This November, the lander — called Philae — will touch down on the comet’s surface. During the first phase, the lander will be able to operate on its battery power. During the second phase, it will run on backup batteries recharged by solar cells. Schwehm said they’ll be thrilled if it lasts four to five months, but they can’t be sure how long it will last.

The lander could get too cold when the solar arrays stop providing enough energy, because the comet’s average surface temperature is -70 °C, though that’s about 20 to 30°C warmer than originally predicted. As the comet travels closer to the sun, Schwehm said, the inside of the lander will get increasingly hot — there’s a lot of densely packed gadgets inside the small lander. In total, there are 10, including a drill and other instruments to measure density, texture, porosity, ice phases, and thermal properties to determine how the comet changes as it travels.

The comet reaches its closest point to the sun in August 2015, and the mission officially ends in December 2015.

The tech on Earth

Around the world, space agencies are watching Rosetta’s progress. Schwehm, who is in contact with the ESA around the clock — said it’s not what he expected in his first months of retirement, but he is excited to see this journey come to a climax.

The most demanding part of this process is these first few weeks, when all the data about the comet is coming in. As overwhelming as it may be, the days leading up to the landing are the most important.

To land on the comet, the ESA had to figure out the best way to orbit Rosetta around it. Rosetta has to be in front of the comet for the best light conditions from the sun. Using high-resolution digital images collected from several cameras on the spacecraft, including a wide angle lens, and scientific cameras to help map the area, the team generated a triangular orbit pattern around the comet. The challenge is now to figure out the gravitational pull of the comet. A pyramid shape allows them to better receive and analyze that data, eventually figuring out the density and mass of the comet.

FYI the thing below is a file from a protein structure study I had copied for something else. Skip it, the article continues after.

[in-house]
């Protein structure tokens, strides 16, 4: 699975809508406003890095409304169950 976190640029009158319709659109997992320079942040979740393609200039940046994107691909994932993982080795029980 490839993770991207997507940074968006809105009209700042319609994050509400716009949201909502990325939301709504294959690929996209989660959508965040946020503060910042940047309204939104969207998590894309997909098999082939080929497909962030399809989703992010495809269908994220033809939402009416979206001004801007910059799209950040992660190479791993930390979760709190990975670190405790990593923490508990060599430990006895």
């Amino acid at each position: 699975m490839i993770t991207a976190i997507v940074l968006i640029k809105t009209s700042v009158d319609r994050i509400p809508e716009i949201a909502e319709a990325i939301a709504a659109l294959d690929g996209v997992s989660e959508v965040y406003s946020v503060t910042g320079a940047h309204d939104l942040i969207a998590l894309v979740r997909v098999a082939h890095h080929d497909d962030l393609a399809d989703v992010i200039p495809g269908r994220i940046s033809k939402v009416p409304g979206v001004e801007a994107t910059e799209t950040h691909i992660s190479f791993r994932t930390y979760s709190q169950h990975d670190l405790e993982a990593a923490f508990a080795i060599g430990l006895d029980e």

“When we know that, we can define the more circular orbits. We didn’t know anything. Now [that] we are measuring all these things to determine the mass we can know the gravitational pull on the spacecraft and close our orbits,” he said.

Rosetta is currently at a “fairly safe and predictable distance of 100 kilometers,” but will soon move to 50 kilometers away and start to map the comet.

To better understand the comet, the ESA has been using 3D printers to make models of the comet as Rosetta finds out more information about it. Last week, when the first images came through, they printed a model 50 cm in diameter. It roughly showed the shape of the comet. But with clearer imaging, Schwehm expects new models to be made that show more detail each time. In a couple of weeks, the team will have much more accurate data, like the details and craters of the comet.

Even more important than that is making sure the lander doesn’t collide with the nucleus of the comet. The surface needs to be fairly flat and small.

“3D models — you could say you really need them. You can have a great imagination but if you want to select a landing site and see what the conditions are, it’s good to have something in hand,” Schwehm said. “Computer simulation is great, but something in your hand you can play with, that helps a lot. It’s much better insight and feeling of how the whole thing looks in reality.”